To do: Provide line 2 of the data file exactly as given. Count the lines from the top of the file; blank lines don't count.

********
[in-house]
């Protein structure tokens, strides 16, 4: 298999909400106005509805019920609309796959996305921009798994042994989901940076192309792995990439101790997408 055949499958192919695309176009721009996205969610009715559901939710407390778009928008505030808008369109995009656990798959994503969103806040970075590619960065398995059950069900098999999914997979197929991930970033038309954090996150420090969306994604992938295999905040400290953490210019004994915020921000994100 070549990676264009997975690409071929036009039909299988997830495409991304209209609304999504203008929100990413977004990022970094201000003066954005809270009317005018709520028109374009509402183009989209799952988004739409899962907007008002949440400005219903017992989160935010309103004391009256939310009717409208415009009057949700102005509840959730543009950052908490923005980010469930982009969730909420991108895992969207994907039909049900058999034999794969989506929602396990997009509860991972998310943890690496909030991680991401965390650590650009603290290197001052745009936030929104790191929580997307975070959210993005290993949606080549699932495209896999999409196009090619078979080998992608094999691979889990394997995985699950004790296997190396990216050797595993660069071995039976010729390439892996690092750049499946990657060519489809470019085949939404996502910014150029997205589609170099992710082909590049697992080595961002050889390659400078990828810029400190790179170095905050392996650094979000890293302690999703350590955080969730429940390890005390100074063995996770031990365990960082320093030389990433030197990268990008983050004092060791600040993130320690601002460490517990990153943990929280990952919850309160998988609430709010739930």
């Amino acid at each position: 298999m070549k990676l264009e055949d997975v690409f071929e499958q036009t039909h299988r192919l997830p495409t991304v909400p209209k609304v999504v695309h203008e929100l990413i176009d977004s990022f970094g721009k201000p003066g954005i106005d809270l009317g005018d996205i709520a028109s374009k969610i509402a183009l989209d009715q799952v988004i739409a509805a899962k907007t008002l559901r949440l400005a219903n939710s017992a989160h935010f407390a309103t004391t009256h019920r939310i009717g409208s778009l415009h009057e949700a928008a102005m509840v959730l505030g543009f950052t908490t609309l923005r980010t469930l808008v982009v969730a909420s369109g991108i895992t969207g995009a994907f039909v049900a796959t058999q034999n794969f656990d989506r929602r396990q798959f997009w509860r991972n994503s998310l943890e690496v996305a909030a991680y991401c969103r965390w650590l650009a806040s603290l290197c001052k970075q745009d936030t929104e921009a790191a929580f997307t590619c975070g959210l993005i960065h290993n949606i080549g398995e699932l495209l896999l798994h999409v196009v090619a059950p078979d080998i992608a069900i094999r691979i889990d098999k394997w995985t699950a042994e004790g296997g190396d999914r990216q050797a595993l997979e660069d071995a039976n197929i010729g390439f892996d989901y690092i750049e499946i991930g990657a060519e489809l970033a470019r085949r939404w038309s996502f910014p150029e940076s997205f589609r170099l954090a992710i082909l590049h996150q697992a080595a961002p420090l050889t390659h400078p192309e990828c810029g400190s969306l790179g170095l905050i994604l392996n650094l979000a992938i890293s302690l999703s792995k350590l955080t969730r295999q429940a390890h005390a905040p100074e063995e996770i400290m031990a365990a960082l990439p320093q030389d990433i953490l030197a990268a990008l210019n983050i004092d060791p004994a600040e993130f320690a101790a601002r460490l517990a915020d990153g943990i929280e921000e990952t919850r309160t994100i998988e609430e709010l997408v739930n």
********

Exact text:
């Protein structure tokens, strides 16, 4: 298999909400106005509805019920609309796959996305921009798994042994989901940076192309792995990439101790997408 055949499958192919695309176009721009996205969610009715559901939710407390778009928008505030808008369109995009656990798959994503969103806040970075590619960065398995059950069900098999999914997979197929991930970033038309954090996150420090969306994604992938295999905040400290953490210019004994915020921000994100 070549990676264009997975690409071929036009039909299988997830495409991304209209609304999504203008929100990413977004990022970094201000003066954005809270009317005018709520028109374009509402183009989209799952988004739409899962907007008002949440400005219903017992989160935010309103004391009256939310009717409208415009009057949700102005509840959730543009950052908490923005980010469930982009969730909420991108895992969207994907039909049900058999034999794969989506929602396990997009509860991972998310943890690496909030991680991401965390650590650009603290290197001052745009936030929104790191929580997307975070959210993005290993949606080549699932495209896999999409196009090619078979080998992608094999691979889990394997995985699950004790296997190396990216050797595993660069071995039976010729390439892996690092750049499946990657060519489809470019085949939404996502910014150029997205589609170099992710082909590049697992080595961002050889390659400078990828810029400190790179170095905050392996650094979000890293302690999703350590955080969730429940390890005390100074063995996770031990365990960082320093030389990433030197990268990008983050004092060791600040993130320690601002460490517990990153943990929280990952919850309160998988609430709010739930």